ON Sunday morning a Hunter man disclosed for the first time to his wife of 45 years that he had been sexually abused by a Marist Brother as a child.
Last week another Hunter man told workmates he’d been sexually abused by an uncle after they discussed a Herald article about a paedophile priest.
A woman rang me on Saturday night to say she’d been locked in a priest’s room in 1986 and sexually assaulted. She was 43, married and had gone to the priest for help.
The diocese of Maitland-Newcastle has already paid compensation to another woman victim of that priest who is dead. The woman who rang me didn’t know that, because it’s been one of the church’s dark secrets. She had only ever told one other person, a priest, and it must be noted that he has repeatedly encouraged her to seek help.
She rang me again on Sunday night after the same awful images stopped her from sleeping the night before. It was of a mouse trapped in a cage with a snake. The terrified mouse ran around the cage but the snake took its time, she said.
It didn’t have to rush. It knew the mouse was trapped.
I received many emails on Saturday after the Herald printed a list of clergy and Catholic teachers who have abused children over 60 years.
I received many more after Sunday’s meeting in Newcastle, hosted by the newspaper, supporting victims of child sexual abuse and their families who want a royal commission.
I spoke on Sunday with many people and the message was the same. What we witnessed at Newcastle Panthers was people coming together for a common cause and talking about a difficult issue. Strangers cared enough to spend a few hours on a lovely Sunday to find out for themselves why people are talking about the need for a royal commission.
The phone calls and emails were about how media reports helped people talk to their families and friends about child sexual abuse, which is the whole point.
For too many years, for too many people, these secrets have damaged relationships. A child who has suffered sexual abuse feels isolated and alone, and that shapes the adult they become. Their trust in the world around them is shattered, and they’re often overwhelmed by powerlessness.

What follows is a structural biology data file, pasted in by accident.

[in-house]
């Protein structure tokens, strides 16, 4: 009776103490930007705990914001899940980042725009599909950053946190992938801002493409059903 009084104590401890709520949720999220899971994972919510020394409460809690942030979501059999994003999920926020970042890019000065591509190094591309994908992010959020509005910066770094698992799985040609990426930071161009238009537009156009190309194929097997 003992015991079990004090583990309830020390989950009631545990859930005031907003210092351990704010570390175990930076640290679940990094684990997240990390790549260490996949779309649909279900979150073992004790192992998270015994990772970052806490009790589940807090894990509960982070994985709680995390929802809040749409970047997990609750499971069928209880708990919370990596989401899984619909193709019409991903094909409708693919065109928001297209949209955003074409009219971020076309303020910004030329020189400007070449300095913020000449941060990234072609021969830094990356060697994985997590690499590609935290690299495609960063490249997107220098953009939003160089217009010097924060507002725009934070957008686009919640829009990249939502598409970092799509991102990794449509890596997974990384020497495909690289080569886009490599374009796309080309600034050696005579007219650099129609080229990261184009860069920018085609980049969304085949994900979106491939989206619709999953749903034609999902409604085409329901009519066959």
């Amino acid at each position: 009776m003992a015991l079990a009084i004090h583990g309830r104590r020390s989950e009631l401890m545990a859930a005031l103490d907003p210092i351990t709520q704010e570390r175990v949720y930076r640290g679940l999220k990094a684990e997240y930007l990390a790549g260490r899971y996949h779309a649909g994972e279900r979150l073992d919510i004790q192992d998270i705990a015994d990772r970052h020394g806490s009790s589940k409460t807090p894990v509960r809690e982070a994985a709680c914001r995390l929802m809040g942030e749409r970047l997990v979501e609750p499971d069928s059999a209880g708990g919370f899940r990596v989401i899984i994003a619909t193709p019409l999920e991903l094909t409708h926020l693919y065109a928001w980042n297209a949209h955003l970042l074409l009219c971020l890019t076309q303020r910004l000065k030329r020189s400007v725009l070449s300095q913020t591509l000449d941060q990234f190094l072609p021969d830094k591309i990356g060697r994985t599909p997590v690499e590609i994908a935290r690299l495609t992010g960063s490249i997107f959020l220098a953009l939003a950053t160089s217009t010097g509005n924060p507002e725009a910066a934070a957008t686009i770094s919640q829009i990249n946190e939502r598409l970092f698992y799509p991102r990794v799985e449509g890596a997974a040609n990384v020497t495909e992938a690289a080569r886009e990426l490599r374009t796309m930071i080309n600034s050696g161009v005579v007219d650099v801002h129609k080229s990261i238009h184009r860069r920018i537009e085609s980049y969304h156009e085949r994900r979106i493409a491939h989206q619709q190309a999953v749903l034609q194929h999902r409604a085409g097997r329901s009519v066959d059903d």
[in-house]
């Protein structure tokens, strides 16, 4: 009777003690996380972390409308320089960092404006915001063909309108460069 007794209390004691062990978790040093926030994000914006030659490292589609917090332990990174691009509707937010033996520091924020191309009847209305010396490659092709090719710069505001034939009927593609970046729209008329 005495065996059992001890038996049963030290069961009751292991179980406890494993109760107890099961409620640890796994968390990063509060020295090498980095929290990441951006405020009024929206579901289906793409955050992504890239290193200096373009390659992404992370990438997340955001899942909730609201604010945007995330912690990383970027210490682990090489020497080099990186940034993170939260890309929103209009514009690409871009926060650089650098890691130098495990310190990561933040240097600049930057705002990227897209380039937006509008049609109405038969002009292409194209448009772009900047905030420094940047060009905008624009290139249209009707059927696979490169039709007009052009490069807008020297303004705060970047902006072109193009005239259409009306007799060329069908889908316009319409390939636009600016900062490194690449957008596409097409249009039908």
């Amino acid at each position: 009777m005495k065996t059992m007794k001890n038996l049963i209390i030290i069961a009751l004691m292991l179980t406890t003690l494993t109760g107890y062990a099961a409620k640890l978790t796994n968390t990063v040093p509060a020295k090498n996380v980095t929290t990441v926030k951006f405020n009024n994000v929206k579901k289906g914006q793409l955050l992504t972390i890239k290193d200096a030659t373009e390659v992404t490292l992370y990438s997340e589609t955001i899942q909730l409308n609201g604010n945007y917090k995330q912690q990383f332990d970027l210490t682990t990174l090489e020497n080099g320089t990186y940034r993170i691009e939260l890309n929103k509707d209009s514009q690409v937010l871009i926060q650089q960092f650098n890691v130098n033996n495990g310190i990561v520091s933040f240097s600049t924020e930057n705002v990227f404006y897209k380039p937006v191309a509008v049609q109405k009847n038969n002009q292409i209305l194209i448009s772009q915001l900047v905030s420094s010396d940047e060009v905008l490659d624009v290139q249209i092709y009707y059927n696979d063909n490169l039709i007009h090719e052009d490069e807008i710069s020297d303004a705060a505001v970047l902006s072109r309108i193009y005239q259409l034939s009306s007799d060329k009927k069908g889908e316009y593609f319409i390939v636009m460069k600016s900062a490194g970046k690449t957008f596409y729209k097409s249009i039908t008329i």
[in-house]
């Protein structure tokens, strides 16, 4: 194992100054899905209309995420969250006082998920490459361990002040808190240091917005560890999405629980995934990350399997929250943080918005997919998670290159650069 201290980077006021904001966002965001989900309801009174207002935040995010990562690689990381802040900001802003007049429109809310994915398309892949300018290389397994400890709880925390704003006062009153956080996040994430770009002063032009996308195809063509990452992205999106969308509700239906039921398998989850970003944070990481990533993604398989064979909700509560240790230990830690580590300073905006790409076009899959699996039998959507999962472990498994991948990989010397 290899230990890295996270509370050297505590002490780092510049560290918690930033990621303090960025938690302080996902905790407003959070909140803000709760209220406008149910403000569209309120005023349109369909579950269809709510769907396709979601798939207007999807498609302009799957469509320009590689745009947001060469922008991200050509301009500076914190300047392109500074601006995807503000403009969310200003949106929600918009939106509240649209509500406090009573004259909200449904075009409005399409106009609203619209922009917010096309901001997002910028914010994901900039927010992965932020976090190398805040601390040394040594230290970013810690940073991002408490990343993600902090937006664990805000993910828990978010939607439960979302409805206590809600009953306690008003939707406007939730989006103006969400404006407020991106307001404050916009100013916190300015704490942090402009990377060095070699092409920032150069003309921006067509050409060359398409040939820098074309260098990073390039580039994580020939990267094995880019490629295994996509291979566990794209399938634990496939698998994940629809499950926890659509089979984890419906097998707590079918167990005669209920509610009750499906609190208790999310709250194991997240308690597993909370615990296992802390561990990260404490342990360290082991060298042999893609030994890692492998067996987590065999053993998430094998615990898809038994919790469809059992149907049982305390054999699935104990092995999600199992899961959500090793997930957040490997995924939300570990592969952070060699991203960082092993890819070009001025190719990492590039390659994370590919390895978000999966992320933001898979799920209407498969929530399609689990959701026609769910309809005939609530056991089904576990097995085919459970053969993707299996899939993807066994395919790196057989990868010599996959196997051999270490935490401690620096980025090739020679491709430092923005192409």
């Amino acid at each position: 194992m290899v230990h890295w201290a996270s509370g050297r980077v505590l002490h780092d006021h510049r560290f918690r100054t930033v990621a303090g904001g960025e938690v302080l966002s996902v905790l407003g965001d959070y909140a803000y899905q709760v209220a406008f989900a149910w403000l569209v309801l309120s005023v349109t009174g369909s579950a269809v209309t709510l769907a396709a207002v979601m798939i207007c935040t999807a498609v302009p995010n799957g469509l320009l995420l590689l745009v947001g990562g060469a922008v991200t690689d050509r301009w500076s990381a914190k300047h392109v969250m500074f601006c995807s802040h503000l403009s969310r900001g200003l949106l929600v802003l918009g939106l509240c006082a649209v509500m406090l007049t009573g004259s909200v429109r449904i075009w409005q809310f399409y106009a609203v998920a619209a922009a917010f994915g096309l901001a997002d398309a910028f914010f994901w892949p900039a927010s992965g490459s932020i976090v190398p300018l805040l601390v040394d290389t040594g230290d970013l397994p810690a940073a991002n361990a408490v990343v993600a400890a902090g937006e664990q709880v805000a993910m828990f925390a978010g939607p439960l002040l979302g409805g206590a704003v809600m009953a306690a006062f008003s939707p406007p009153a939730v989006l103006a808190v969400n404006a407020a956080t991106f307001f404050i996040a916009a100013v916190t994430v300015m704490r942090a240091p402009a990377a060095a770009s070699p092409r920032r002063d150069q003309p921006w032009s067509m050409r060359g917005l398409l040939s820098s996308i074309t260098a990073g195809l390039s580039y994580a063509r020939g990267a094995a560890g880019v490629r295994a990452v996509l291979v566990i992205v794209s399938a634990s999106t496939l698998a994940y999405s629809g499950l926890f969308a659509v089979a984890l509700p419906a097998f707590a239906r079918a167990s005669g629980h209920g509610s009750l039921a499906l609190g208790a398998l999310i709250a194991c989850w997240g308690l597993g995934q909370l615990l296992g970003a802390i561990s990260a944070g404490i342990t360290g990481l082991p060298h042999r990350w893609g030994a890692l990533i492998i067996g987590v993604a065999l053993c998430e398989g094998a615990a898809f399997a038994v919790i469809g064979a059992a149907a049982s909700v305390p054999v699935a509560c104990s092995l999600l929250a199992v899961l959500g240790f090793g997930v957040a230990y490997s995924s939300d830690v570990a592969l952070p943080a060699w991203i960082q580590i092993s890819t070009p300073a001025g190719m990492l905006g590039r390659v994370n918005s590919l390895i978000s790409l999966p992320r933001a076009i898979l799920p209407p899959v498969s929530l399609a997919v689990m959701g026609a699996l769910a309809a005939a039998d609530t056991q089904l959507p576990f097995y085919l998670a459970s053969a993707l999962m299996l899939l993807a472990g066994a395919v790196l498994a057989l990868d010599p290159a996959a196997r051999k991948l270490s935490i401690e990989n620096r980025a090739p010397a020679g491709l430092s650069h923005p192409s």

Politicians and churches love to talk about families. They love to tell us how families should live and operate, and what constitutes a family.
If politicians other than Greens MP David Shoebridge, and Lake Macquarie MP Greg Piper, had been at Sunday’s meeting they would have heard, first hand, the impact of too many secrets on Hunter families. They could have talked with people, as hundreds did.
If clergy representatives other than priest Geoff Mulhearn had been there, they could have done the same, rather than preaching about how “good priests are hurting”.
I’m sure they are, but we’ve got enough victims in this crisis already. Could I suggest good priests should be challenging their own hierarchy from within. Or as good Catholics Lou Pirona and Tom Creigh prefer to say, the good priests should “man up”.
Last week there was publicity about “Are you OK?” day, on which people were encouraged to ask each other how they were going, and talk a little further if the answer wasn’t positive. It comes after years of campaigns about depression and the devastating impact it can have.
What we saw on Sunday was a collective expression of “Are you OK?”, and the church and government were notable absentees, unwilling to communicate.
What is clear is that a lot of people are not OK because of child sexual abuse, and there is no doubt it goes beyond the Catholic church.
What the government is missing here is the perception that it’s singing from the same song sheet as the church – and if you read comments from both, that’s not drawing too long a bow.
In refusing to engage in community discussion the government runs the risk of looking like it’s one powerful institution that won’t tolerate outspoken voices on this subject, lining up with another. And one of those powerful institutions has irrefutably committed crimes against children.
Child abuse is about secrets, silences and darkness. What we’re experiencing in the Hunter is simply a little light.
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The Newcastle Herald’s campaign for a royal commission into church sex abuse.